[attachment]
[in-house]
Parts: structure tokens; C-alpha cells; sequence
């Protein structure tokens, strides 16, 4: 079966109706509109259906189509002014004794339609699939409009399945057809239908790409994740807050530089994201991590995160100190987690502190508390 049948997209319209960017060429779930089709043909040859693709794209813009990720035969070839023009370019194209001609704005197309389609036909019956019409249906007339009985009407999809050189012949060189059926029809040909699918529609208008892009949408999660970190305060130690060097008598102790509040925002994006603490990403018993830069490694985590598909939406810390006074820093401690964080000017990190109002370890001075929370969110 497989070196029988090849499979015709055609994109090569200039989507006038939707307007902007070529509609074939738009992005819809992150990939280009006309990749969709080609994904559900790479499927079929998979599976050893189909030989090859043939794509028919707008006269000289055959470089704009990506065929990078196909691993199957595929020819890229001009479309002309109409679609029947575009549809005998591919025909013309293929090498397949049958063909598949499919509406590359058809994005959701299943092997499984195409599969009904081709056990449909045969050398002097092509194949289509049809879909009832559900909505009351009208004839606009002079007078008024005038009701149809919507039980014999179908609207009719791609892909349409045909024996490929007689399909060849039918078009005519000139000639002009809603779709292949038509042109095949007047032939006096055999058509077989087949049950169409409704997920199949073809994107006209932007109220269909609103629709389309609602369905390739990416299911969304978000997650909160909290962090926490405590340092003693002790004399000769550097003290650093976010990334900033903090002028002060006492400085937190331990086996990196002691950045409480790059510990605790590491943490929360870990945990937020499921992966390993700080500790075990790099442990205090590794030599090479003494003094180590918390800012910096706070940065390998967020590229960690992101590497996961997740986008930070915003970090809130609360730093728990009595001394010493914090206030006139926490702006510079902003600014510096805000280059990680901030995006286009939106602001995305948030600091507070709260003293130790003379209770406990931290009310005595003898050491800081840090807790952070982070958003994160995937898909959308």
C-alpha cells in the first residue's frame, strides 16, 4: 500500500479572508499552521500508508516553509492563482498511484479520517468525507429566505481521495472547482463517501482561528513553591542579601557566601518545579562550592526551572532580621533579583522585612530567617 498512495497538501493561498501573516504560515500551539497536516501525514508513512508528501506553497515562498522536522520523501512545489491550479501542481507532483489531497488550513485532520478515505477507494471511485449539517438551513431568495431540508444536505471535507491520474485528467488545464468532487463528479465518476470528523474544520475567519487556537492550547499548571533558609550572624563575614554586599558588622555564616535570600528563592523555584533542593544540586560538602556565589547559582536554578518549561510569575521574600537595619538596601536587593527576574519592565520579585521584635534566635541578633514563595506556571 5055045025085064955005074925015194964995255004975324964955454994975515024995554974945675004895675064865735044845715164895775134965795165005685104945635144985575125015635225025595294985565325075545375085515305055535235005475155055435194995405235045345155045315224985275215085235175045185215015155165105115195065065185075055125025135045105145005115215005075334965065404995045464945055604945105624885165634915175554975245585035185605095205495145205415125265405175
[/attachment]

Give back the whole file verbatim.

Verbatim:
[in-house]
Parts: structure tokens; C-alpha cells; sequence
């Protein structure tokens, strides 16, 4: 079966109706509109259906189509002014004794339609699939409009399945057809239908790409994740807050530089994201991590995160100190987690502190508390 049948997209319209960017060429779930089709043909040859693709794209813009990720035969070839023009370019194209001609704005197309389609036909019956019409249906007339009985009407999809050189012949060189059926029809040909699918529609208008892009949408999660970190305060130690060097008598102790509040925002994006603490990403018993830069490694985590598909939406810390006074820093401690964080000017990190109002370890001075929370969110 497989070196029988090849499979015709055609994109090569200039989507006038939707307007902007070529509609074939738009992005819809992150990939280009006309990749969709080609994904559900790479499927079929998979599976050893189909030989090859043939794509028919707008006269000289055959470089704009990506065929990078196909691993199957595929020819890229001009479309002309109409679609029947575009549809005998591919025909013309293929090498397949049958063909598949499919509406590359058809994005959701299943092997499984195409599969009904081709056990449909045969050398002097092509194949289509049809879909009832559900909505009351009208004839606009002079007078008024005038009701149809919507039980014999179908609207009719791609892909349409045909024996490929007689399909060849039918078009005519000139000639002009809603779709292949038509042109095949007047032939006096055999058509077989087949049950169409409704997920199949073809994107006209932007109220269909609103629709389309609602369905390739990416299911969304978000997650909160909290962090926490405590340092003693002790004399000769550097003290650093976010990334900033903090002028002060006492400085937190331990086996990196002691950045409480790059510990605790590491943490929360870990945990937020499921992966390993700080500790075990790099442990205090590794030599090479003494003094180590918390800012910096706070940065390998967020590229960690992101590497996961997740986008930070915003970090809130609360730093728990009595001394010493914090206030006139926490702006510079902003600014510096805000280059990680901030995006286009939106602001995305948030600091507070709260003293130790003379209770406990931290009310005595003898050491800081840090807790952070982070958003994160995937898909959308």
C-alpha cells in the first residue's frame, strides 16, 4: 500500500479572508499552521500508508516553509492563482498511484479520517468525507429566505481521495472547482463517501482561528513553591542579601557566601518545579562550592526551572532580621533579583522585612530567617 498512495497538501493561498501573516504560515500551539497536516501525514508513512508528501506553497515562498522536522520523501512545489491550479501542481507532483489531497488550513485532520478515505477507494471511485449539517438551513431568495431540508444536505471535507491520474485528467488545464468532487463528479465518476470528523474544520475567519487556537492550547499548571533558609550572624563575614554586599558588622555564616535570600528563592523555584533542593544540586560538602556565589547559582536554578518549561510569575521574600537595619538596601536587593527576574519592565520579585521584635534566635541578633514563595506556571 5055045025085064955005074925015194964995255004975324964955454994975515024995554974945675004895675064865735044845715164895775134965795165005685104945635144985575125015635225025595294985565325075545375085515305055535235005475155055435194995405235045345155045315224985275215085235175045185215015155165105115195065065185075055125025135045105145005115215005075334965065404995045464945055604945105624885165634915175554975245585035185605095205495145205415125265405175